Thread-safe but fast access to an “eventually final” variable?

I have a server somewhat like this:

class Server {

    private WorkingThing worker;

    public void init() {
         runInNewThread({
             // this will take about a minute
             worker = new WorkingThing();
         });
    }

    public Response handleRequest(Request req) {
         if (worker == null) throw new IllegalStateException("Not inited yet");
         return worker.work(req);
    }

}

As you can see, there are threads handling requests and a thread initing the server. Requests can come in before initing has finished, therefore there is the check with an IllegalStateException.

Now, to make this thread safe (so request handler threads don't see a stale, null-valued, version of worker just after init), I'd have to make worker volatile, synchronize on it, or some such.

However, after the init has completed, worker won't ever change again, so it's effectively final. Therefore, it seems like any lock contention that may occur would be a waste. So, what's the most efficient thing I can do here?

Now I know it doesn't really matter in a practical sense (with all the heavy lifting of reading a network request, etc, what does a single lock matter?), but I'd like to know out of curiosity.

Answers


A note on volatile: marking a variable volatile is cheaper than using synchronization (it does not involve locks) and is generally cheap enough that you won't notice. In particular, on x86 architectures, reading a volatile variable does not cost more than reading a non-volatile variable. However writing to a volatile is more expensive and the fact that the variable is volatile might prevent some compiler optimisations.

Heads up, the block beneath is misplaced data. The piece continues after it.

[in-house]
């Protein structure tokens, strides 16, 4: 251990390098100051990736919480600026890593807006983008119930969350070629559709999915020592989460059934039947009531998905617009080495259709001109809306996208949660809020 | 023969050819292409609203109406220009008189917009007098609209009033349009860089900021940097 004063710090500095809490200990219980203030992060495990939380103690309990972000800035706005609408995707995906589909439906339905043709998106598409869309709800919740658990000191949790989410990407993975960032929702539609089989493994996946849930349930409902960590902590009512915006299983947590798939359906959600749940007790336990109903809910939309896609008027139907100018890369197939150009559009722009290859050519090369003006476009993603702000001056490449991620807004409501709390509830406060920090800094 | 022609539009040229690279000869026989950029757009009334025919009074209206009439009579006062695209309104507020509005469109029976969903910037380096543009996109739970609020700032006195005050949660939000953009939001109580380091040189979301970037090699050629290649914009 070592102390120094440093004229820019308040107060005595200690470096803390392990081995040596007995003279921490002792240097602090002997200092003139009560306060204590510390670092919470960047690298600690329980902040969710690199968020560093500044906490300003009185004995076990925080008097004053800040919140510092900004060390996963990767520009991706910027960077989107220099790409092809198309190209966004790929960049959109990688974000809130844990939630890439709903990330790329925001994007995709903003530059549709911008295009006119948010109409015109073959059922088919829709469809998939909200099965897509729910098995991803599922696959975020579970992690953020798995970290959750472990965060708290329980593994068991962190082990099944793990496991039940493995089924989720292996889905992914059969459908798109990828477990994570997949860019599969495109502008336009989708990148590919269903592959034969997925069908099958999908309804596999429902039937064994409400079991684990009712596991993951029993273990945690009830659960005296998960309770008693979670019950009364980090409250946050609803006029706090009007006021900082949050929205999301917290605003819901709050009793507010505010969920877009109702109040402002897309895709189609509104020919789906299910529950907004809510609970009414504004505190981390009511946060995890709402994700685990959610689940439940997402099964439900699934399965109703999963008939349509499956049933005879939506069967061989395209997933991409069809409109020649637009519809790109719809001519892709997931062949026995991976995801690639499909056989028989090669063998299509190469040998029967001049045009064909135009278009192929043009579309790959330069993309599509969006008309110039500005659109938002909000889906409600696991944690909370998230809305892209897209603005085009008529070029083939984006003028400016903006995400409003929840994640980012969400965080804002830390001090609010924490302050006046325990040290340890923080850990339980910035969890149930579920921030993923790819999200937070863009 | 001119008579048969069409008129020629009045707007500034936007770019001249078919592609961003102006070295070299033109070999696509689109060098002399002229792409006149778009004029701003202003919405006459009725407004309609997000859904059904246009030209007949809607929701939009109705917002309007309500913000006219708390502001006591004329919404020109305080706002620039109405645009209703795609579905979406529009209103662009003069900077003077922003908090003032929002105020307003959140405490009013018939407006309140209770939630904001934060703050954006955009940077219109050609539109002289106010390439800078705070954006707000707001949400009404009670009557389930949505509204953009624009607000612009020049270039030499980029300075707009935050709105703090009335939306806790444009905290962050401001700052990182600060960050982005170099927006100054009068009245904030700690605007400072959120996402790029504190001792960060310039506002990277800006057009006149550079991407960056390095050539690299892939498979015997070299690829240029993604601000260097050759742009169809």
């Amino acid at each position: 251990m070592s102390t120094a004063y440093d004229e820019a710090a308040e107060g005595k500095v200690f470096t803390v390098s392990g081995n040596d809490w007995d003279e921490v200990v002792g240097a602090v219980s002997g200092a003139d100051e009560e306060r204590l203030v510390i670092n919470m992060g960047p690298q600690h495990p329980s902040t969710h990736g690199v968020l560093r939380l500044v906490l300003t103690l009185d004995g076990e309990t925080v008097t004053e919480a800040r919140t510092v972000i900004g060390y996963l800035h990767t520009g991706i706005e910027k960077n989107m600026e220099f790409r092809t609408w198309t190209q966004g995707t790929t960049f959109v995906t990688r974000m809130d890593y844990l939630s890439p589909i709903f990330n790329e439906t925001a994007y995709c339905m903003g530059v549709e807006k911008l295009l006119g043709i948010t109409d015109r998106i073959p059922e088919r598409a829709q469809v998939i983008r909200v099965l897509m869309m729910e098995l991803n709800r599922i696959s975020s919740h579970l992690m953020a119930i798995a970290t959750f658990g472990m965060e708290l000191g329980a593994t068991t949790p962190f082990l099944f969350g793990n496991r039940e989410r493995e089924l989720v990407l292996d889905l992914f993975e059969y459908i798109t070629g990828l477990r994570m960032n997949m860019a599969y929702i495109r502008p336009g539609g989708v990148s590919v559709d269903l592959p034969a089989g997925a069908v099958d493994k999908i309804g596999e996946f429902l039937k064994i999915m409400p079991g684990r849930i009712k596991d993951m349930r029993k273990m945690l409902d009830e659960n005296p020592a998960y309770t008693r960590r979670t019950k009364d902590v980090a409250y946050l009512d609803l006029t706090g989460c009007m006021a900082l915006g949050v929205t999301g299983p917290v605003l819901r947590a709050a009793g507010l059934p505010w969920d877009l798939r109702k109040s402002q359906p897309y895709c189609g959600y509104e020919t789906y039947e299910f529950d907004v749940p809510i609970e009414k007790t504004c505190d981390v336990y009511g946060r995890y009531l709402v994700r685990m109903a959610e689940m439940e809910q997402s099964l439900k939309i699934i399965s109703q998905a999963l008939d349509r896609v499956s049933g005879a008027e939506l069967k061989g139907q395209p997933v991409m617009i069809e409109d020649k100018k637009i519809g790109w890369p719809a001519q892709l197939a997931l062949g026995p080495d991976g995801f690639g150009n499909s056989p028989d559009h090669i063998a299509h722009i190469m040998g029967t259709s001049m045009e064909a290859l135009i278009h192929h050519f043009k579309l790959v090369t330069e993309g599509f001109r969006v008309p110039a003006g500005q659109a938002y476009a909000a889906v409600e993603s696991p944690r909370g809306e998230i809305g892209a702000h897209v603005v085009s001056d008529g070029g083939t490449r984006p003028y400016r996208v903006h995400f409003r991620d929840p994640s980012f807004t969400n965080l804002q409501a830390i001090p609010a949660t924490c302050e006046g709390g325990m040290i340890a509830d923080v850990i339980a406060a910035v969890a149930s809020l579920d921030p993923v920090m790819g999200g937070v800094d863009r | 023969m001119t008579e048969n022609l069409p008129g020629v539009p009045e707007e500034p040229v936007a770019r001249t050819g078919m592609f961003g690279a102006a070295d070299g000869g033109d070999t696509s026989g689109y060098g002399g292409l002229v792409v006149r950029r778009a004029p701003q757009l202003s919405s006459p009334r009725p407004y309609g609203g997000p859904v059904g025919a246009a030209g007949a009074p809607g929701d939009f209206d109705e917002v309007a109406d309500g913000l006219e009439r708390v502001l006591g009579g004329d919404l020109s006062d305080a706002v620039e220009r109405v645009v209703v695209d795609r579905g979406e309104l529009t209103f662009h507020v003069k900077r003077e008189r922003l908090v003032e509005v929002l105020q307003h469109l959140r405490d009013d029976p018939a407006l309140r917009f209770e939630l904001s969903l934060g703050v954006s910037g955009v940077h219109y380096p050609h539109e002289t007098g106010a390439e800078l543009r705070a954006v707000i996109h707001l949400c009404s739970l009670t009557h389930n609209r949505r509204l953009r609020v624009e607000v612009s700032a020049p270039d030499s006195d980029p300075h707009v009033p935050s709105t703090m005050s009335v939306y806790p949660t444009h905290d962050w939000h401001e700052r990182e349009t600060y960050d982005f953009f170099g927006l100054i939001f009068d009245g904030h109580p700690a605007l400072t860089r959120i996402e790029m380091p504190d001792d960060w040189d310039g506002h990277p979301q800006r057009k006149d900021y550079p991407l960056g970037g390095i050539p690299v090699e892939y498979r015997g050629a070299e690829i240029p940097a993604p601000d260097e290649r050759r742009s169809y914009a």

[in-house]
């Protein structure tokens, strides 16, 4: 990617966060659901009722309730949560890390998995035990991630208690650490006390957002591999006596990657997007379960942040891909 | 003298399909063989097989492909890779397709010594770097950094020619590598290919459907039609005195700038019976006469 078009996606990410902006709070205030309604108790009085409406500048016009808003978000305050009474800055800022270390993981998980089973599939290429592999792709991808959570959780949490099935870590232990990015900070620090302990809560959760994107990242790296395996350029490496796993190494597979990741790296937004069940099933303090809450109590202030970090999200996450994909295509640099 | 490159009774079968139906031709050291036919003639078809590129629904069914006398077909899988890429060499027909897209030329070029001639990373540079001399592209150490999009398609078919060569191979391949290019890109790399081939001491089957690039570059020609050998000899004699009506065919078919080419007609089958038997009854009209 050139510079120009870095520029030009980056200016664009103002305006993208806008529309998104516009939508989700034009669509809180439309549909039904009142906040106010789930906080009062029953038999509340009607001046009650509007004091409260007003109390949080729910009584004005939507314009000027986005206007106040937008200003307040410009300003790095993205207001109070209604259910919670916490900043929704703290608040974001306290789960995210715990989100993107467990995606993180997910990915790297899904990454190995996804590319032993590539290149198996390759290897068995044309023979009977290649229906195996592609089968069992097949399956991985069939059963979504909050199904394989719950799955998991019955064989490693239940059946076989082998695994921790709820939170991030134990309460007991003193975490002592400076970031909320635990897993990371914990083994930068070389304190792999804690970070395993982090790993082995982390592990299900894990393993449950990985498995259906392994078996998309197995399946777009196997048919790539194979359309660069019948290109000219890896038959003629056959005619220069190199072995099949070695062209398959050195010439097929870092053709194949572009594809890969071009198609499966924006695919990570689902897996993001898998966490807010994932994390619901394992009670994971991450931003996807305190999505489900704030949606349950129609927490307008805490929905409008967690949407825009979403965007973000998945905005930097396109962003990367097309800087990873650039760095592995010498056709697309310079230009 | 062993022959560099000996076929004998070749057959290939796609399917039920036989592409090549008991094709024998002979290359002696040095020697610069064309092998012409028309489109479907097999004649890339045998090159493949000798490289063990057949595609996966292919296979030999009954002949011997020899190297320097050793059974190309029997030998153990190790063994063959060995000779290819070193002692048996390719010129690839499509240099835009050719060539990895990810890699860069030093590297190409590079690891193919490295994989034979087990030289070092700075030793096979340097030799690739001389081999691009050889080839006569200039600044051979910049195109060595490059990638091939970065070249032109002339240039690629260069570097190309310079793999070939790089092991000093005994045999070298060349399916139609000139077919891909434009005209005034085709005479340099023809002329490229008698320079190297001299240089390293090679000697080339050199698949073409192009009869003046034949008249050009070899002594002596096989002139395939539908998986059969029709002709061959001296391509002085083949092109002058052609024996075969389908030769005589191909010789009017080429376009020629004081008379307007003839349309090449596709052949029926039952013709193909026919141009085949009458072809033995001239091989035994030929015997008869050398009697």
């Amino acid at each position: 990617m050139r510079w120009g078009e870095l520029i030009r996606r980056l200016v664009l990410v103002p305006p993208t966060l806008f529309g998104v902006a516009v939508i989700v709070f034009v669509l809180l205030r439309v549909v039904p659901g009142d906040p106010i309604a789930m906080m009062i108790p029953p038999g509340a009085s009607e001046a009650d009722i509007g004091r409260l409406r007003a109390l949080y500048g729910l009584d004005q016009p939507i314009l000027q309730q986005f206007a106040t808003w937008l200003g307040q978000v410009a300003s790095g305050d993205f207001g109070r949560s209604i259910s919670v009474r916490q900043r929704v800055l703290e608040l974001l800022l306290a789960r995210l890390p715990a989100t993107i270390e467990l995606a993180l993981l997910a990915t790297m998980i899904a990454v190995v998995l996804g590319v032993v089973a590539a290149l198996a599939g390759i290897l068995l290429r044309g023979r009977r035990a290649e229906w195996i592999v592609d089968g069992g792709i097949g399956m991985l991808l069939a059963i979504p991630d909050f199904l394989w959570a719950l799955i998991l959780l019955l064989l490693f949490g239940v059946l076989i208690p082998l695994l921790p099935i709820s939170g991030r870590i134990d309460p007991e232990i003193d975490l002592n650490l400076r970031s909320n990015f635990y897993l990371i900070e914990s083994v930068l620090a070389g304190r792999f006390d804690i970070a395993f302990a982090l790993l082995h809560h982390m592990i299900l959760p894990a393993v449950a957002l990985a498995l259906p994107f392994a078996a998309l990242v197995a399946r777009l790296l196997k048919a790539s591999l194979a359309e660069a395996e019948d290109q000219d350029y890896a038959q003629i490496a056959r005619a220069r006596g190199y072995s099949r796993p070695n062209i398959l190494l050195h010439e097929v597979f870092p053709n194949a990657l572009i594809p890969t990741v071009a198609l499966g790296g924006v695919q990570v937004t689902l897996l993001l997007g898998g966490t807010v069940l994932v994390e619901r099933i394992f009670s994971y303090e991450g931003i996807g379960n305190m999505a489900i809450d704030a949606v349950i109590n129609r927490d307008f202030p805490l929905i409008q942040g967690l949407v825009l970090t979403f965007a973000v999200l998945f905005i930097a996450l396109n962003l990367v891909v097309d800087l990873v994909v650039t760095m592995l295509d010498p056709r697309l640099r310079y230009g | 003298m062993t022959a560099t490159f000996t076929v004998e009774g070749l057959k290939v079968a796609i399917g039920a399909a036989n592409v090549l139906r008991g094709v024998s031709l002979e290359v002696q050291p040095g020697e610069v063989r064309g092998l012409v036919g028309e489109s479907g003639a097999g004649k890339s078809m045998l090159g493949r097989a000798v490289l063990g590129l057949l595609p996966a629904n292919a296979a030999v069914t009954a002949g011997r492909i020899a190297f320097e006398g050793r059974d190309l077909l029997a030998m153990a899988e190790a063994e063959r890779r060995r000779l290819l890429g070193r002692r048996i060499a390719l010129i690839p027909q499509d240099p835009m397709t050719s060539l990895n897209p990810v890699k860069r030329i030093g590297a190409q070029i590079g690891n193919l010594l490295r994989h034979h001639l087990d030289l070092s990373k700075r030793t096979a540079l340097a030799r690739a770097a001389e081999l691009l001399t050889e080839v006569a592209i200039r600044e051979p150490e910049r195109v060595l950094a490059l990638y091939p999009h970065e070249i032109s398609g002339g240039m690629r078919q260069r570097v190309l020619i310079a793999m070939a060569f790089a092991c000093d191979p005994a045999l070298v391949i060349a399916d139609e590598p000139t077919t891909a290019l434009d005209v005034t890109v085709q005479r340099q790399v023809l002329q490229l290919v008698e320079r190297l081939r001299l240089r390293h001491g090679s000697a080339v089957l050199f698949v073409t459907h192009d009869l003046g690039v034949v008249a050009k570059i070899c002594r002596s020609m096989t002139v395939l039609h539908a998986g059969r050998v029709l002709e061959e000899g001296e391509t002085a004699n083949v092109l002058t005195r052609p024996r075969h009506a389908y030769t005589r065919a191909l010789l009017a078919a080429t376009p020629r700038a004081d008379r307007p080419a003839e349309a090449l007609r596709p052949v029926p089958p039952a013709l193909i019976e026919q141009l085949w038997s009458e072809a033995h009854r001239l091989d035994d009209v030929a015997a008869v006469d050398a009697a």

So using volatile is probably the option that gives you the best performance/complexity ratio in your scenario.

You don't have that many alternatives. In the end it boils down to ensuring a safe publication of your worker. And safe publication idioms include:

  • initialising the instance from a static initialiser
  • marking the reference to the instance as final
  • marking the reference to the instance as volatile
  • synchronizing all accesses

In your case, only the last two options are available and using volatile is more efficient.


You should declare the worker is volatile.

Because of two reason

  1. if you don't declare it as volatile than due to reordering and visibility effects you could see non-null reference to incomplete constructed Worker Object. and thus you could have undesirable effects. This would not be happen if you make your worker immutable using all final variables.

  2. In theory it could be possible that your main thread may not see non-null reference of your worker object for a long time. So avoid it.

So concluding if worker is immutable than also for point 2 you should make it volatile. Always avoid unpredictable results. Declaring it volatile will take care of these issues.


Use simple locking for the initial request:

public synchronized void init() {
    if(worker!=null) return;
    runInNewThread({
        synchronized(Server.this){
            worker = new WorkingThing();
            Server.this.notify();
        }
    });
    this.wait();
}

public Response handleRequest(Request req) {
    if (worker == null) synchronized(this) {
        this.wait();
    }
    return worker.work(req);
}

This works because there are synchronization points between accesses to worker.


I'd conisder using ava.util.concurrent.atomic.AtomicReference if it is null, iether throw or wait and try again (if init is fast enough).


Need Your Help

The use of getResourceAsStream for BufferedReader and InputStream

java jsp tomcat servlets

I am writing webApp that use jsp file to call java class directly to get results.

About UNIX Resources Network

Original, collect and organize Developers related documents, information and materials, contains jQuery, Html, CSS, MySQL, .NET, ASP.NET, SQL, objective-c, iPhone, Ruby on Rails, C, SQL Server, Ruby, Arrays, Regex, ASP.NET MVC, WPF, XML, Ajax, DataBase, and so on.